The “makarioi’ are not only involved in a human struggle; but, they also are in a conflict between good and evil. Paul had served a system, which had him persecute Jesus and his followers and Paul came to this conclusion, “Finally, be strong in the Lord and in his mighty power. Put on the full armor of God so that you can take a stand against the devils schemes. For our struggle is not against flesh and blood, but against the rulers, against the authorities, against the powers of this dark world and against the spiritual forces of evil in the heavenly places” (Eph. 6:10-12). Peter had a first hand encounter with the devil. Peter was not aware that he was doing the devil’s bidding (Mt. 16:22-23). Peter kept on in Satan’s path and Jesus warned Peter and prayed for him (Lk. 22:31). Peter was a recipient of the “B-Attitudes.” Peter precisely knew what Satan’s intentions were. Peter warned, “Be in control of yourself – stay alert. Your real enemy is the devil, he tip toes about quietly like a lion looking for a meal. You can fight him off if you hang on to your faith along with all your brothers in the world whose lives the devil threatens” (I Pe. 5:8-9; WC).
It is tragic, when one is being accused of doing what is wrong, and when one is being reviled for doing what is right. It should not be a surprise in a world where evil has become good and good evil (Is. 5:20). The people that are influenced by such a system do not know what they are doing (Lk. 23:34). Jesus excused them for the same reason. The authorities had kept the truth from the people and Jesus assigned the people’s evil deeds to them. Pilate, who was forced to have Jesus crucified was less guilty than the Jewish authorities (Jn. 19:11). The “blessed,” like their Lord, must practice mercy and forgive those that revile and abuse the name of their Lord and their own character. How did Jesus respond to his accusers?
Jesus said nothing to the Jewish authorities and to Pilate who could implicate Him. They put words in Jesus’ mouth. To the question, “Are you the Christ, the Son of God?” Jesus replied, “You say that I am.” The witnesses perverted Jesus’ reference to His own death to their precious temple, which Jesus would destroy and rebuild in three days. At the cross, Jesus prayed to the Father and they heard Jesus calling, “Elijah.” The most painful ridicule was, “If you are the Son of God, save yourself, come down from the cross and we will believe you.” All the Gospels recall that dark day when the people that wanted Jesus dead; except Pilate, who found no fault in the accused, shamed Jesus the Christ. Pilate was the only one who was close to the truth as to what Jesus had come to do, and that is why Pilate declared Jesus innocent (Jn. 18:38). Physically, Jesus had no chance, neither did the “makarioi” against insinuators fueled by hate. “The wages of sin is death” (Ro. 6:23). It is the devil that fuels hatred and Jesus called the devil a liar, a murderer and father of many children (Jn. 8:42-47). The only way, the followers of Jesus can survive and serve Christ in hostile territory is by not resisting evil and submitting to abuse (Mt. 5:39-42).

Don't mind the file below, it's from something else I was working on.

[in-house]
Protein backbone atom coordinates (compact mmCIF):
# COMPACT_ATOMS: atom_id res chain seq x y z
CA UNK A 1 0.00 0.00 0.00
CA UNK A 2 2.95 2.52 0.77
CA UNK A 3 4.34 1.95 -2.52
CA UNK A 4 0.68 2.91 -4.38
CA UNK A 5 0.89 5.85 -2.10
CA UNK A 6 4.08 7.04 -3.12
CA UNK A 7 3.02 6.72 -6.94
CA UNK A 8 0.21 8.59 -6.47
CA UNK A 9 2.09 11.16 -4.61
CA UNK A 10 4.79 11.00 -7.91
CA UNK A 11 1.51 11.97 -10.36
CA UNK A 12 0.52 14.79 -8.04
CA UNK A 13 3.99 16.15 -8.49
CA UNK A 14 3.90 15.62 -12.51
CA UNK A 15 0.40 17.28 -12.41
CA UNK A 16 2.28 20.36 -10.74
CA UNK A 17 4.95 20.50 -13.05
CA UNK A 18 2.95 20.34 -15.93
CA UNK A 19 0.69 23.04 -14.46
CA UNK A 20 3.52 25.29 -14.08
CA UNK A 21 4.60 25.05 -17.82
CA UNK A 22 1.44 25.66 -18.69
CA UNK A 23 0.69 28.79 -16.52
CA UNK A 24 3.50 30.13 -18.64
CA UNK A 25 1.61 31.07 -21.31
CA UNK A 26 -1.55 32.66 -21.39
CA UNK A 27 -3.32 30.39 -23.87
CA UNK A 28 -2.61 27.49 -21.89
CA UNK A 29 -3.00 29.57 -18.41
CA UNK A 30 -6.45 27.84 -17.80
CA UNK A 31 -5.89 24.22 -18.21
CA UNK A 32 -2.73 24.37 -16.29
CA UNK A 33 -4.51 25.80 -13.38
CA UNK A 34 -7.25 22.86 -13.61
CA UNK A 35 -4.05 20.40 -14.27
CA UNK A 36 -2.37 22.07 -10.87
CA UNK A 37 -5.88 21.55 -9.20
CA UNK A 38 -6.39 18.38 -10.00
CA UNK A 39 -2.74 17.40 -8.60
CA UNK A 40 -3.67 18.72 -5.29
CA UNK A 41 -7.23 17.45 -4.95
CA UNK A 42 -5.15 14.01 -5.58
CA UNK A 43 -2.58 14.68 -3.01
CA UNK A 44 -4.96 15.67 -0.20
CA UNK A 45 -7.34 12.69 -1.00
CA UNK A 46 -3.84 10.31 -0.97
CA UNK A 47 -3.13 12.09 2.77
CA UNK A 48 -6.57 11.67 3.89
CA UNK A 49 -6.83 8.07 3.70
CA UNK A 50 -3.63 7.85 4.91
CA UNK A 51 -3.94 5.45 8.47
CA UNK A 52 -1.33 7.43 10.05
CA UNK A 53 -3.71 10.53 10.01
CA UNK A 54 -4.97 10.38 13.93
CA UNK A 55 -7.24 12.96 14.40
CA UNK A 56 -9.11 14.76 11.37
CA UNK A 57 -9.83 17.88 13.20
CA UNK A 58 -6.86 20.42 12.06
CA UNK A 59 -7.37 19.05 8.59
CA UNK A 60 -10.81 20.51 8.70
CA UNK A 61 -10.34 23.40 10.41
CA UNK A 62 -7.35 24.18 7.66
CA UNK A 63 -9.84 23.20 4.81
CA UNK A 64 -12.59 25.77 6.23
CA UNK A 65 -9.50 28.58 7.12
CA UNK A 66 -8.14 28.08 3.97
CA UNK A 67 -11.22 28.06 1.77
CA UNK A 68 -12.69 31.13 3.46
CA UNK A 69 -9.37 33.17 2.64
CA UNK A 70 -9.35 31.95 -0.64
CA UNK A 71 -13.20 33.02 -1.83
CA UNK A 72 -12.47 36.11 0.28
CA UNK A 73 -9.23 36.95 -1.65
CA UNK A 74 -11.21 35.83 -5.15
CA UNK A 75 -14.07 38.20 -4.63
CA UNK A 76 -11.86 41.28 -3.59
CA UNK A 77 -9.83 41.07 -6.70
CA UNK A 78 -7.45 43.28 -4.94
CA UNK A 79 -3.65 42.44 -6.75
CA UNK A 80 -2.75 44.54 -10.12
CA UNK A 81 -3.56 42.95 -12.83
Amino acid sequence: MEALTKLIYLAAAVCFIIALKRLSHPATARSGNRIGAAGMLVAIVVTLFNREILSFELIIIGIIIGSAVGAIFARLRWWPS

I am not writing to frighten us, but I am writing to warn us because seventy years ago, we paid the price with lives and property to our oppressors. My wife lost her father and two brothers and I lost a sister and a brother. We moved to the free world over sixty years ago and we felt secure in the arms of freedom. Now we, no longer, do feel safe in public or from our government. The persecutions of Christians outside the free world have topped any previous tribulation in history. The attempt to remove Christ and silence Christ’s message, in this country, by confining Christians to their sanctuaries is a sign of worse things to come. Satan lives among us; Satan’s deeds are visible in nature and in men, and Satan’s time is short (Rev. 12:9-12). We are all prone to be taken in by Satan, the deceiver. I know how easily one feels to get back at others for their thoughtless remarks that hurt us. My face was marred in a fire and a Christian, of all people, said to me, “If you put on a set of horns, you look like the devil.” Another Christian, in fact several said, “If you really had faith, God would restore you.” I, too, had to remove the log from in front of my eyes and forgive them for their splinters. Wiping off the dust is much easier than removing beams or logs (Mt. 7:1-6).
Think about this incident. An Oriental was putting rice on his ancestor’s grave. Nearby, an American was placing flowers on his loved one’s grave. The American mocked the Oriental saying, “When will your ancestor come and eat the rice?” “Same time yours will come and smell the flowers,” was the reply. It is a bit late to honor our departed, but it is not too late for the living to stop reviling. Humiliating is far more painful, than physical affliction. Humiliation is a shameful curse. One has to be a “makarioi” to endure humiliation and in spite of humiliation to remain graceful.